It was because of the stepmother, but isn't it always? After a few centuries it did not matter. There was a lake and there was a moon and there was the soft sound of feathers spread on swanwing as one by one they landed.

There was always the pain of untransformation, each brother unlocked from the curse of swandom for one day and one night. And then the sister, always the last to regain her humanity by choice, so that she would also be the last to transform and could watch her brothers safely off into the wind.

She would stand,dressed only in the dawn and the wind, thrilling as she did each year at the feel of her hair moving, shifting, then changing to feather and wing and she too would wing off to join them. Her family was a private wedge. No pens were welcomed, and cobs were chased away. Although the truth is that there was seldom need. Only the most lonely, the most vulnerable swans would try, for there was something wrong with them.

So for all but one day and one night of the year there was the feel of the sun and the moon, of rain and rainbow around them as they continued their flight over the island that had been their home. Buildings were constructed and then abandoned and collapsed over time and still they flew, their wings beating a gentle tempo. The freedom of flight was always tempered with the melancholy of the two memories the curse had left them. That they were chained together. And that their freedom was an illusion to hide more chains, for they could never truly be swans.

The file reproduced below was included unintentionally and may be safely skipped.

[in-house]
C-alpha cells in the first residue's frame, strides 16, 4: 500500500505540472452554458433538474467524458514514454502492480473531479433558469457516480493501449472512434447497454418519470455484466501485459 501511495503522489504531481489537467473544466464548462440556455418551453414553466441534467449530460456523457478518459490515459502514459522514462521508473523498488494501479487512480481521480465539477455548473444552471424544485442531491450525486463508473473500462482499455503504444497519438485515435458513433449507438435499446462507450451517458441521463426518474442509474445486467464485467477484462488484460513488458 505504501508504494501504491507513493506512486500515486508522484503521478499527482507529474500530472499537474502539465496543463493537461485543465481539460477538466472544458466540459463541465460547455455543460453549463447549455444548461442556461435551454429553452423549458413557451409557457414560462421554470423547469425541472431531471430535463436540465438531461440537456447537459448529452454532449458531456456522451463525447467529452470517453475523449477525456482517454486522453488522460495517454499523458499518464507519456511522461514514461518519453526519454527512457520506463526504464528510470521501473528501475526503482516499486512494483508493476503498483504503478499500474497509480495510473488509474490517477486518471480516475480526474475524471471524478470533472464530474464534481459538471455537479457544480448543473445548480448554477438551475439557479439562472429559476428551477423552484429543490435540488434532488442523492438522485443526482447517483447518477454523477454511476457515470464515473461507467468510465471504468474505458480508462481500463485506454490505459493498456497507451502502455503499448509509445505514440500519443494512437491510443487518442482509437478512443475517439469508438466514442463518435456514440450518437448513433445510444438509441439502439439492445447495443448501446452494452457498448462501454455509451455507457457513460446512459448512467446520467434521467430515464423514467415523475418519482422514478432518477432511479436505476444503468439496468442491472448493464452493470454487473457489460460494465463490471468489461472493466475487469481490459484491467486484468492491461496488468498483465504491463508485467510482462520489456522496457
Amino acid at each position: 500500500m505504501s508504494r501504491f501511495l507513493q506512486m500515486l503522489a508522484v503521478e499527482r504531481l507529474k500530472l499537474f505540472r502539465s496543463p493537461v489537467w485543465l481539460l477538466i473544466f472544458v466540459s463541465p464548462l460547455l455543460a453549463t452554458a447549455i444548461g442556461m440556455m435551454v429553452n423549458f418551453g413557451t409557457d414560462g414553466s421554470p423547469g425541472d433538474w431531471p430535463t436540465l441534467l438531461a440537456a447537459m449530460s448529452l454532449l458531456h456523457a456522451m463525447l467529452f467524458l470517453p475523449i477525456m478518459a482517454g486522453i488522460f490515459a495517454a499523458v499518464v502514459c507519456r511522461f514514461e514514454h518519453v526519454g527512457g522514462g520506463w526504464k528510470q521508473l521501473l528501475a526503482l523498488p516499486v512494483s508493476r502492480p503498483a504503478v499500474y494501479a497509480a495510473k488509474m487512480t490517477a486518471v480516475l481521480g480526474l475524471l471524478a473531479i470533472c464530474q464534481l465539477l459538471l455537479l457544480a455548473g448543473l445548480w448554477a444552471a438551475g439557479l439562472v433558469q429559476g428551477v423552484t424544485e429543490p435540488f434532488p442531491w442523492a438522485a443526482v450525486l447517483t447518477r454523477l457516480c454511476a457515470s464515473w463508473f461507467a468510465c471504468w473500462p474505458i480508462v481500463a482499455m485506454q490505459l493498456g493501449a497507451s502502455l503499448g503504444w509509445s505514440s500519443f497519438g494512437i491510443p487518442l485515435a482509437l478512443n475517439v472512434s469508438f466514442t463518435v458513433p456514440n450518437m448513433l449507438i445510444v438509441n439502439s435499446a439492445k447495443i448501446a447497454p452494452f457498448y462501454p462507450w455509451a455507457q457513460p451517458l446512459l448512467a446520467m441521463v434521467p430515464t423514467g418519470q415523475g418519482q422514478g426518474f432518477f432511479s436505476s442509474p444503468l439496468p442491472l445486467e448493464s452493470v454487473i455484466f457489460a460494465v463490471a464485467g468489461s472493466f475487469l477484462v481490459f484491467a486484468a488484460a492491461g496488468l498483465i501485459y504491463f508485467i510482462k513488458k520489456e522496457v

Year upon year, decade upon decade,century on century. And slowly, ever so slowly they grew as humans. Only on the one day and night a year, for as swans they were magic and could not change. But even in the minute measures of change they reached the point, one by one, where they had reached puberty. They noticed the changes in themselves each year when they changed and in each other. Their hugs became a little longer each year, a little tighter. Brother to brother, brother to sister.

And because some things transcend curses, their libidos twined,blended as did their bodies. Not having been told what was right or what was wrong the bodies blended were generally whichever intransformed first. Until the last step of the curse. Christianity came, and one year the bells rang, the notes by magic revealing to them the final cruelty that they,the victims, would be blamed for what had actually kept them human over the centuries. And it was with that thought that they turned to dust. Except for the sister, standing in the wind one last moment and refusing to believe the bells, gradually shifting to dust with the first sound the lake had heard from any of them in all that time, the sound of laughter and freedom.
bardiphouka: (Default)
“Now let me see. It says that you were asked to leave your last position due to screaming?”

“Yes Sir”

“But isn't that supposed to be what you lot do?”

“Well ordinarily, but in this case I was the one doing the screaming.

“Whatever caused you to scream?

“Well sir, it would appear that I have developed claustrophobia.”

“And your last position was..”

“Yes sir, I was a monster in the closet”

“I see. Well we always have positions available in telemarketing.”

“Are there evil benefits?”

“Some say so”


bardiphouka: (Default)